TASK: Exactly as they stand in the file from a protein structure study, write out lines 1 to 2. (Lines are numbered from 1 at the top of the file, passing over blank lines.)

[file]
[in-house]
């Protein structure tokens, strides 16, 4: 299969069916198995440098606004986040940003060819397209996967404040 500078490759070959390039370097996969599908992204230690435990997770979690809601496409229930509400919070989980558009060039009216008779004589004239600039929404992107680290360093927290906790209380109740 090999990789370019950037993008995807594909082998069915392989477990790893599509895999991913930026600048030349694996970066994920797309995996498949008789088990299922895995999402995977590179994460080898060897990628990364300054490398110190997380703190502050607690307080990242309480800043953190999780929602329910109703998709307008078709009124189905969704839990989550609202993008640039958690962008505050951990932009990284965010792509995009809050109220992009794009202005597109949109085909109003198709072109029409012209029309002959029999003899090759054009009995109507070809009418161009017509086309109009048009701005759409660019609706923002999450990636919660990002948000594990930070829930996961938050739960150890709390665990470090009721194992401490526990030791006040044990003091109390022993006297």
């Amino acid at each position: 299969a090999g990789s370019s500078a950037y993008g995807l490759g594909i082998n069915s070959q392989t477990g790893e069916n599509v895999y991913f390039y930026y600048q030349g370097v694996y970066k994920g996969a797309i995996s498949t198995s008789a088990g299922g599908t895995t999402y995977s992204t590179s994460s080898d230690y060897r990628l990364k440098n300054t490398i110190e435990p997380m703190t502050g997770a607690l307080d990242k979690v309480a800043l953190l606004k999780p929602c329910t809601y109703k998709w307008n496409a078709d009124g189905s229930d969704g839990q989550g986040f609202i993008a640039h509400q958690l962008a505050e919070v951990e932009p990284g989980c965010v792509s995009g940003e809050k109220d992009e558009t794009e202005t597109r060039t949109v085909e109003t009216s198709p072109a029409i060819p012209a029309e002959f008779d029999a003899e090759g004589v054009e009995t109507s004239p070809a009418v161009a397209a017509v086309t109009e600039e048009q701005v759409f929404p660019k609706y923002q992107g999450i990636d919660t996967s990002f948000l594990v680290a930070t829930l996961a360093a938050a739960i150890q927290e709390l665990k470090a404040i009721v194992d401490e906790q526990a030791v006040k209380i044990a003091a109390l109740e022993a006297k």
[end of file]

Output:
[in-house]
């Protein structure tokens, strides 16, 4: 299969069916198995440098606004986040940003060819397209996967404040 500078490759070959390039370097996969599908992204230690435990997770979690809601496409229930509400919070989980558009060039009216008779004589004239600039929404992107680290360093927290906790209380109740 090999990789370019950037993008995807594909082998069915392989477990790893599509895999991913930026600048030349694996970066994920797309995996498949008789088990299922895995999402995977590179994460080898060897990628990364300054490398110190997380703190502050607690307080990242309480800043953190999780929602329910109703998709307008078709009124189905969704839990989550609202993008640039958690962008505050951990932009990284965010792509995009809050109220992009794009202005597109949109085909109003198709072109029409012209029309002959029999003899090759054009009995109507070809009418161009017509086309109009048009701005759409660019609706923002999450990636919660990002948000594990930070829930996961938050739960150890709390665990470090009721194992401490526990030791006040044990003091109390022993006297």